- Do a mental scan of your body.
In your mind, scan your body from crown to the soles of your feet. Notice any areas of tension and consciously relax them. This brings your focus out of the distracting mental chatter of the mind and into your body, centering yourself in the calm reality of the present moment.
- Notice your heart.
Draw your attention to the area of your heart. In Eastern tradition, including practices such as yoga, this is called your Heart Chakra. Just notice the energy and sensation in this area of your body, you may imagine a ball of light, noticing the color, shape and intensity of it. Stay with this and just notice what emotions come up. Know that you are safe, know that your emotions are valid, give yourself permission to just BE with them for a few minutes. Do not judge your feelings or try to control or alter them. Just accept them as you would a friend’s, if he or she told you want they really felt.
Practicing this simple exercise for just a few minutes a day can help you to start the process of noticing and valuing what you really feel. The more you do this, the more you get comfortable with difficult or painful feelings, that you may otherwise not want to acknowledge. If your feelings become too much seek the ear of a friend to share them with, or a therapist to help you learn to tolerate them.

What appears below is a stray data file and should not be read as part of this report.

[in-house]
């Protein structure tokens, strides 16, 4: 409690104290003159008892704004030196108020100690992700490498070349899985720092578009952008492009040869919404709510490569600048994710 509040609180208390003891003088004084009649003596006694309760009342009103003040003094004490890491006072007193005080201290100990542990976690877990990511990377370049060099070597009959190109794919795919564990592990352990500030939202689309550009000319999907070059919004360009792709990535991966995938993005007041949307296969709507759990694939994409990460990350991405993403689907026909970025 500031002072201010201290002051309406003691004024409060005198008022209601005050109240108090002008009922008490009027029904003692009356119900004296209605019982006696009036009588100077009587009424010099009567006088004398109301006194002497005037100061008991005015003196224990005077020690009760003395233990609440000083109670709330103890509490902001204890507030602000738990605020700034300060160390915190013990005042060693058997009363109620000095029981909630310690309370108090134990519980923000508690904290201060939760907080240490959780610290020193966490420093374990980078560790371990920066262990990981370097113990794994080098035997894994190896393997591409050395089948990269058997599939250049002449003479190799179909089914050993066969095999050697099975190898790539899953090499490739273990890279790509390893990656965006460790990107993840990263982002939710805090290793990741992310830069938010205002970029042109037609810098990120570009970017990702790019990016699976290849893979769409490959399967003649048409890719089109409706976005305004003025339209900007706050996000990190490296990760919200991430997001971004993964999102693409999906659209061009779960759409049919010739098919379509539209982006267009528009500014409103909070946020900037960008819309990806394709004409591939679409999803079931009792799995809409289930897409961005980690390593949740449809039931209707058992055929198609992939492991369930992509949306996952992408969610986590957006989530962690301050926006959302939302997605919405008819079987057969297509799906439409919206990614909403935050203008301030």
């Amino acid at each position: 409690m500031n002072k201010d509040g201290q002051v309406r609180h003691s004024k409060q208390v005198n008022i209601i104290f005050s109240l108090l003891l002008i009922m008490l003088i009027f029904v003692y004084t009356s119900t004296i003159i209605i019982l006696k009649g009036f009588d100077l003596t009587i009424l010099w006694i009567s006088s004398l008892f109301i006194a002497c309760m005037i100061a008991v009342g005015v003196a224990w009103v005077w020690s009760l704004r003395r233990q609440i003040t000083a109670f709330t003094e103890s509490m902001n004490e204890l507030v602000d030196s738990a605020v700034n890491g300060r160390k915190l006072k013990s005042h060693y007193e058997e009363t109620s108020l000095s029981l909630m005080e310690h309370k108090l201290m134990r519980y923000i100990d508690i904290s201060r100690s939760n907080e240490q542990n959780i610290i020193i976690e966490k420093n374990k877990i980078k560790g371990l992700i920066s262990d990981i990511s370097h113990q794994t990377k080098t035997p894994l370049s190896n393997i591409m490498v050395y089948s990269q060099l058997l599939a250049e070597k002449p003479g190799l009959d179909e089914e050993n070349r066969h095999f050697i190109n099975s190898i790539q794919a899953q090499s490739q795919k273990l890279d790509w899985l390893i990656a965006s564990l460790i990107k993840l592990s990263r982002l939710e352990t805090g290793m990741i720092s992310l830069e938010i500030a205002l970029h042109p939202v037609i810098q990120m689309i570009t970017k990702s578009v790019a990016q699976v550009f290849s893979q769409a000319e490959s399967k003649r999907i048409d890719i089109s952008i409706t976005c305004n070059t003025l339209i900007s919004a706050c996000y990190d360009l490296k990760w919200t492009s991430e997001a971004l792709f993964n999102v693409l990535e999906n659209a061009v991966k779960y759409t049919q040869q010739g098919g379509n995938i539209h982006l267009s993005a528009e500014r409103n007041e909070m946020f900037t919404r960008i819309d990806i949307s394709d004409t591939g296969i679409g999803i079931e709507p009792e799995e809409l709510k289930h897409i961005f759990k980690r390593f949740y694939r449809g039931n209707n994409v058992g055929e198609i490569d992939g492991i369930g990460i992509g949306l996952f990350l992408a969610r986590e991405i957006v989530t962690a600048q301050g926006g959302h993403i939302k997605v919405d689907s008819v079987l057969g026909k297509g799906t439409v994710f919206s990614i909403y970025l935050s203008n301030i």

Learning to be in touch with and value your feelings is the first step on a liberating journey towards being kinder to yourself and living more authentically. A journey towards better health, improved relationships, self-esteem, knowing yourself and feeling more at peace with who you are.
If you feel overwhelmed, lost in what you feel, unable to feel, or think you may have experienced trauma, please visit my website for more information on how to get in touch with me, or call for a free phone, Skype or in-person consultation: www.joannasmiththerapy.com